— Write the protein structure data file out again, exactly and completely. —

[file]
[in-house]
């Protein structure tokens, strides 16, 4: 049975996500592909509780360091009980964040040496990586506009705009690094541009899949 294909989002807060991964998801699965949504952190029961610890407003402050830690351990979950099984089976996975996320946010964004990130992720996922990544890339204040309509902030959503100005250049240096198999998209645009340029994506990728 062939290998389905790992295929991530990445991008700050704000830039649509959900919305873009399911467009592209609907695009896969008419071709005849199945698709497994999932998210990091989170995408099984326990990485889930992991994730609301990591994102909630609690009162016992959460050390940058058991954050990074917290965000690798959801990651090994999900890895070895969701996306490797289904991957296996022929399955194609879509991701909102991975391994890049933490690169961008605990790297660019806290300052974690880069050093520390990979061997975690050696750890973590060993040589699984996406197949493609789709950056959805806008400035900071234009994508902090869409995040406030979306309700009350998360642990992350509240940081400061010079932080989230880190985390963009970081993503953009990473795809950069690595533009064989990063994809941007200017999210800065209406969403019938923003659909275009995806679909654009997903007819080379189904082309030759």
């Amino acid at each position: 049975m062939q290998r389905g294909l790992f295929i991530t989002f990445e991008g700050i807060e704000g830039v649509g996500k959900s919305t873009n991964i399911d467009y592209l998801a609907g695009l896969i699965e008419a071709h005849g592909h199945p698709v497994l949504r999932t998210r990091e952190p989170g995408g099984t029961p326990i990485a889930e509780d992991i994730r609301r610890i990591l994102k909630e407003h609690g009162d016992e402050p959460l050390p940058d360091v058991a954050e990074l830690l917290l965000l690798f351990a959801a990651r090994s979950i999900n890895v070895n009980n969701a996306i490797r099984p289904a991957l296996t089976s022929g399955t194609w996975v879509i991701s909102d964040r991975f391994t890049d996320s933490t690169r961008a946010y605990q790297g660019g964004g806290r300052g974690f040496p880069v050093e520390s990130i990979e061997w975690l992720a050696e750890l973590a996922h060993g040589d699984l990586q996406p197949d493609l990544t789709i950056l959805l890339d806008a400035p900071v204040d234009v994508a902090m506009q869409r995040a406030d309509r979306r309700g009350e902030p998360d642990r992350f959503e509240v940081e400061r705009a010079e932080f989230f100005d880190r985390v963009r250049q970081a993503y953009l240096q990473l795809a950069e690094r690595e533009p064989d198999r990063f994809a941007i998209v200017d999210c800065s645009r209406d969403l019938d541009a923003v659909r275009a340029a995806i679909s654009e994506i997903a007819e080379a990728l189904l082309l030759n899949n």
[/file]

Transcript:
[in-house]
């Protein structure tokens, strides 16, 4: 049975996500592909509780360091009980964040040496990586506009705009690094541009899949 294909989002807060991964998801699965949504952190029961610890407003402050830690351990979950099984089976996975996320946010964004990130992720996922990544890339204040309509902030959503100005250049240096198999998209645009340029994506990728 062939290998389905790992295929991530990445991008700050704000830039649509959900919305873009399911467009592209609907695009896969008419071709005849199945698709497994999932998210990091989170995408099984326990990485889930992991994730609301990591994102909630609690009162016992959460050390940058058991954050990074917290965000690798959801990651090994999900890895070895969701996306490797289904991957296996022929399955194609879509991701909102991975391994890049933490690169961008605990790297660019806290300052974690880069050093520390990979061997975690050696750890973590060993040589699984996406197949493609789709950056959805806008400035900071234009994508902090869409995040406030979306309700009350998360642990992350509240940081400061010079932080989230880190985390963009970081993503953009990473795809950069690595533009064989990063994809941007200017999210800065209406969403019938923003659909275009995806679909654009997903007819080379189904082309030759």
């Amino acid at each position: 049975m062939q290998r389905g294909l790992f295929i991530t989002f990445e991008g700050i807060e704000g830039v649509g996500k959900s919305t873009n991964i399911d467009y592209l998801a609907g695009l896969i699965e008419a071709h005849g592909h199945p698709v497994l949504r999932t998210r990091e952190p989170g995408g099984t029961p326990i990485a889930e509780d992991i994730r609301r610890i990591l994102k909630e407003h609690g009162d016992e402050p959460l050390p940058d360091v058991a954050e990074l830690l917290l965000l690798f351990a959801a990651r090994s979950i999900n890895v070895n009980n969701a996306i490797r099984p289904a991957l296996t089976s022929g399955t194609w996975v879509i991701s909102d964040r991975f391994t890049d996320s933490t690169r961008a946010y605990q790297g660019g964004g806290r300052g974690f040496p880069v050093e520390s990130i990979e061997w975690l992720a050696e750890l973590a996922h060993g040589d699984l990586q996406p197949d493609l990544t789709i950056l959805l890339d806008a400035p900071v204040d234009v994508a902090m506009q869409r995040a406030d309509r979306r309700g009350e902030p998360d642990r992350f959503e509240v940081e400061r705009a010079e932080f989230f100005d880190r985390v963009r250049q970081a993503y953009l240096q990473l795809a950069e690094r690595e533009p064989d198999r990063f994809a941007i998209v200017d999210c800065s645009r209406d969403l019938d541009a923003v659909r275009a340029a995806i679909s654009e994506i997903a007819e080379a990728l189904l082309l030759n899949n």